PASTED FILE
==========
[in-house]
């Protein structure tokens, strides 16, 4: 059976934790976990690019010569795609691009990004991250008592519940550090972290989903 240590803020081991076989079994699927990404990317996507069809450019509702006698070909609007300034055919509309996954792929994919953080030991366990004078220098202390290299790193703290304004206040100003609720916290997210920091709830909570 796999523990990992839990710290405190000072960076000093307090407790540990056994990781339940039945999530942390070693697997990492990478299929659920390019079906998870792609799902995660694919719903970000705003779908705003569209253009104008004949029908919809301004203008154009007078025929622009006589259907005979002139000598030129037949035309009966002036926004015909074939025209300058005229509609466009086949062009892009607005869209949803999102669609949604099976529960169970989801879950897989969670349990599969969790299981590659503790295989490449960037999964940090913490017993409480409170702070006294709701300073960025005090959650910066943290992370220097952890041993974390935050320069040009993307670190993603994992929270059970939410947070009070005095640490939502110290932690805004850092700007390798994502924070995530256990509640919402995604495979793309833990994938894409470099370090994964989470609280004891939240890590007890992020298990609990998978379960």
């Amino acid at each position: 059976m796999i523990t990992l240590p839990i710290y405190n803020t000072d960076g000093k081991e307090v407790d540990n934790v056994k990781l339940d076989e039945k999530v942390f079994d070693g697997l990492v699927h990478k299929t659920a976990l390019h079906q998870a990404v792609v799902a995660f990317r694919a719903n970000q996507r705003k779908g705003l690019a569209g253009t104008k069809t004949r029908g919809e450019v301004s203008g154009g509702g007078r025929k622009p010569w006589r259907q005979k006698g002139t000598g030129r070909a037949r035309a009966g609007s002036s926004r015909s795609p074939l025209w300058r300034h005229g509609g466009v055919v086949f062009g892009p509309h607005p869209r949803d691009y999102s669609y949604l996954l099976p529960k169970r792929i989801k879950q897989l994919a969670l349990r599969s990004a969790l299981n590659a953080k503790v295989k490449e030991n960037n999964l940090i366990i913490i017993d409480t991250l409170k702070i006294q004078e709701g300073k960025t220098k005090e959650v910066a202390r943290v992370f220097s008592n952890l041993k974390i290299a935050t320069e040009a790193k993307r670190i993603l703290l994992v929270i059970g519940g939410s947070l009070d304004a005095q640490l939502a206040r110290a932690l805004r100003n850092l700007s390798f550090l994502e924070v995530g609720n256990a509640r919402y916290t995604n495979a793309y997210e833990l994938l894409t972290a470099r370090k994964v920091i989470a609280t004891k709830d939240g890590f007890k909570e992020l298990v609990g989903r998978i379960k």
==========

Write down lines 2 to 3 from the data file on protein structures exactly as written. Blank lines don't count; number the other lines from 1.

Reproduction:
């Protein structure tokens, strides 16, 4: 059976934790976990690019010569795609691009990004991250008592519940550090972290989903 240590803020081991076989079994699927990404990317996507069809450019509702006698070909609007300034055919509309996954792929994919953080030991366990004078220098202390290299790193703290304004206040100003609720916290997210920091709830909570 796999523990990992839990710290405190000072960076000093307090407790540990056994990781339940039945999530942390070693697997990492990478299929659920390019079906998870792609799902995660694919719903970000705003779908705003569209253009104008004949029908919809301004203008154009007078025929622009006589259907005979002139000598030129037949035309009966002036926004015909074939025209300058005229509609466009086949062009892009607005869209949803999102669609949604099976529960169970989801879950897989969670349990599969969790299981590659503790295989490449960037999964940090913490017993409480409170702070006294709701300073960025005090959650910066943290992370220097952890041993974390935050320069040009993307670190993603994992929270059970939410947070009070005095640490939502110290932690805004850092700007390798994502924070995530256990509640919402995604495979793309833990994938894409470099370090994964989470609280004891939240890590007890992020298990609990998978379960």
């Amino acid at each position: 059976m796999i523990t990992l240590p839990i710290y405190n803020t000072d960076g000093k081991e307090v407790d540990n934790v056994k990781l339940d076989e039945k999530v942390f079994d070693g697997l990492v699927h990478k299929t659920a976990l390019h079906q998870a990404v792609v799902a995660f990317r694919a719903n970000q996507r705003k779908g705003l690019a569209g253009t104008k069809t004949r029908g919809e450019v301004s203008g154009g509702g007078r025929k622009p010569w006589r259907q005979k006698g002139t000598g030129r070909a037949r035309a009966g609007s002036s926004r015909s795609p074939l025209w300058r300034h005229g509609g466009v055919v086949f062009g892009p509309h607005p869209r949803d691009y999102s669609y949604l996954l099976p529960k169970r792929i989801k879950q897989l994919a969670l349990r599969s990004a969790l299981n590659a953080k503790v295989k490449e030991n960037n999964l940090i366990i913490i017993d409480t991250l409170k702070i006294q004078e709701g300073k960025t220098k005090e959650v910066a202390r943290v992370f220097s008592n952890l041993k974390i290299a935050t320069e040009a790193k993307r670190i993603l703290l994992v929270i059970g519940g939410s947070l009070d304004a005095q640490l939502a206040r110290a932690l805004r100003n850092l700007s390798f550090l994502e924070v995530g609720n256990a509640r919402y916290t995604n495979a793309y997210e833990l994938l894409t972290a470099r370090k994964v920091i989470a609280t004891k709830d939240g890590f007890k909570e992020l298990v609990g989903r998978i379960k």